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It’s also easy to park, with the reversing camera a bonus.

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Push on, though, and it’s easy to find the limit of adhesion with the tyres, which can also be noisy at higher speeds when cruising.

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Comfort levels are only in the OK department and the Prius C struggles with a sharp bump; even something like a cat’s eye reflector can shudder into the cabin.

Comfort and practicality

Based on the popular Yaris city car, the Prius C has some similar thinking, from the interesting textures and light greys on darker-grey finishes. Some of the patterns, too, step away from the norm and give the car a more modern feel, although we’re not sure about the aqua swirl on the door.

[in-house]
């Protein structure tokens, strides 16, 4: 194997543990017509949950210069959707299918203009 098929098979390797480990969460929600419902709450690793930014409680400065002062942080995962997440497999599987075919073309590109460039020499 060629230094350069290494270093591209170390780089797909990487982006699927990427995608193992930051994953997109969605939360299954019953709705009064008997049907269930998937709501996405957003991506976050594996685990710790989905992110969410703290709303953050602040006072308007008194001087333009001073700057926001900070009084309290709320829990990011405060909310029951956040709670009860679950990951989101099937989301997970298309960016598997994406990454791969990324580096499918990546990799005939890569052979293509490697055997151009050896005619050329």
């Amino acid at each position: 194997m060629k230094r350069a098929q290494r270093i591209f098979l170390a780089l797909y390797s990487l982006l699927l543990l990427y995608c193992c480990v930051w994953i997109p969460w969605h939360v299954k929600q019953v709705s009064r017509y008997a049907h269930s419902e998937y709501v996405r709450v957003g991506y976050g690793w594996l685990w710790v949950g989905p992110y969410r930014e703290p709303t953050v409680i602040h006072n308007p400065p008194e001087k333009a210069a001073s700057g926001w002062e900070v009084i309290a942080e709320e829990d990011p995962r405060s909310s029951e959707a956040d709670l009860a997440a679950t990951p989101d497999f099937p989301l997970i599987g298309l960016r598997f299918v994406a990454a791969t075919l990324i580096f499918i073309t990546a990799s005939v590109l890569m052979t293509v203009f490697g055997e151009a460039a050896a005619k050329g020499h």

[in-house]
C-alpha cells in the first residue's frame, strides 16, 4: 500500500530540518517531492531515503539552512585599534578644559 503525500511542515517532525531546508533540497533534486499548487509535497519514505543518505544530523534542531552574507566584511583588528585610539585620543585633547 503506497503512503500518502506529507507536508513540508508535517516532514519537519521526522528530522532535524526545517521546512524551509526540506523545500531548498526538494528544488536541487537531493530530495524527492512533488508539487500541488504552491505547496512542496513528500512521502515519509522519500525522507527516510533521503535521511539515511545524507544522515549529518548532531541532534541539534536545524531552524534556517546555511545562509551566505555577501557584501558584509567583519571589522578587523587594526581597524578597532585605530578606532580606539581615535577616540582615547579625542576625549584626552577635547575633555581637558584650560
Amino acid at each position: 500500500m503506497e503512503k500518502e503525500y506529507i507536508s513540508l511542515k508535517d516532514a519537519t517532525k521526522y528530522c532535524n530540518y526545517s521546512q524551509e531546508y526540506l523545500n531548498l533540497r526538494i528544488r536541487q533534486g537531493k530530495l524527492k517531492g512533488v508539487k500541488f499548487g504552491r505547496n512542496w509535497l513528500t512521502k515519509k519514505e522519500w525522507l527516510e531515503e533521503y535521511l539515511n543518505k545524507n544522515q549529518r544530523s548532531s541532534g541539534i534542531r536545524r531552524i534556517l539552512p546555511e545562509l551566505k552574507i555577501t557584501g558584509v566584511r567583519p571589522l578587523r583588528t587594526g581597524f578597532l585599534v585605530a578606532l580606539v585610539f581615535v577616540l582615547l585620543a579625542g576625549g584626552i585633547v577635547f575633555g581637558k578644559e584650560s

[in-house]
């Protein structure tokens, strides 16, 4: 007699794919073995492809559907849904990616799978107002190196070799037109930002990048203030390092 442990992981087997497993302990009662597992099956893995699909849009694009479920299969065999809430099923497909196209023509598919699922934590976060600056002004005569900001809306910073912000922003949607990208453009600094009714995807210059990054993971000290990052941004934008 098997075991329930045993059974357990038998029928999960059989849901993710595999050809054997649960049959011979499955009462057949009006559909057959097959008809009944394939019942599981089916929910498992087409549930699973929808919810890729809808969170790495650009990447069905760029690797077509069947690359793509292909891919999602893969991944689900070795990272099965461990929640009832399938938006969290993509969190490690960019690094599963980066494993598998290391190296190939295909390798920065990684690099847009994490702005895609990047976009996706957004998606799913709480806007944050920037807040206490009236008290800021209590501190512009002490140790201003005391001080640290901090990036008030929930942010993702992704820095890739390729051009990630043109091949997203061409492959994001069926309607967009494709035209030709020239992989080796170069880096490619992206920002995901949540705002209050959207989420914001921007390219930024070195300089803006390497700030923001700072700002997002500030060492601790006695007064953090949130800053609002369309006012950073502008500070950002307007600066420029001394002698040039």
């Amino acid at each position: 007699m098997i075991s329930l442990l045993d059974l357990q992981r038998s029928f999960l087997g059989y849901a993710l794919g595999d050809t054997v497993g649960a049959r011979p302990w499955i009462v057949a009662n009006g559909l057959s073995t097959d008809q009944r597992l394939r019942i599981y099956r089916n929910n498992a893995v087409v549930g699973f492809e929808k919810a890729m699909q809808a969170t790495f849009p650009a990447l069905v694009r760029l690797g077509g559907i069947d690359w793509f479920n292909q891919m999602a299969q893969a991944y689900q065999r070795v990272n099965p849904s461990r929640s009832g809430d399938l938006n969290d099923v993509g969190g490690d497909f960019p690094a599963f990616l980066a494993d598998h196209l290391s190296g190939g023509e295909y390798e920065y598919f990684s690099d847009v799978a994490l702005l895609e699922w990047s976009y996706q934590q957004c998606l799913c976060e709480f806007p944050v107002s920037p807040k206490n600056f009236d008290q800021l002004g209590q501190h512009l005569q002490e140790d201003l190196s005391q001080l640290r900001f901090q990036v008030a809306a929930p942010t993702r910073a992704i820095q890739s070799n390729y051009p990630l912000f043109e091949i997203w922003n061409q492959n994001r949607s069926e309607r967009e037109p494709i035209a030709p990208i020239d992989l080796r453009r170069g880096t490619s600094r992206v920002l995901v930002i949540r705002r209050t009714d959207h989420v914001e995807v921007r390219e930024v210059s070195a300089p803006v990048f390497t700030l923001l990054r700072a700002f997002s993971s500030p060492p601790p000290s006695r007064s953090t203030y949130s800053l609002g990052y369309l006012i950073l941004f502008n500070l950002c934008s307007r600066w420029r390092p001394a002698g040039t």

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Occupants are greeted by a digital speedo towards the centre of the upper dash, along with a multi-function trip computer that has everything from detailed trip data to a novelty score attributed to your eco driving and the percentage of electric driving the car has done. Scrolling through the many screens can be clunky and some screens leave you without handy info (such as outside temperature) but I’m nitpicking for a car that is streets ahead of similarly-priced competition.

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Storage is genuinely impressive for such a diminutive car, with a shelf above the glovebox, some hidey holes in the centre console and even phone-sized locators in front of the steering wheel.

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The driver’s seat is perched a fraction high for taller drivers and there’s a blind spot over the left shoulder due to the design of the angled rear-most pillar, but vision is otherwise good. Support from the seats is also more city comfortable than windy road hugging, while rear legroom is tight.

Competitors

Volkswagen Polo 66TDI Comfortline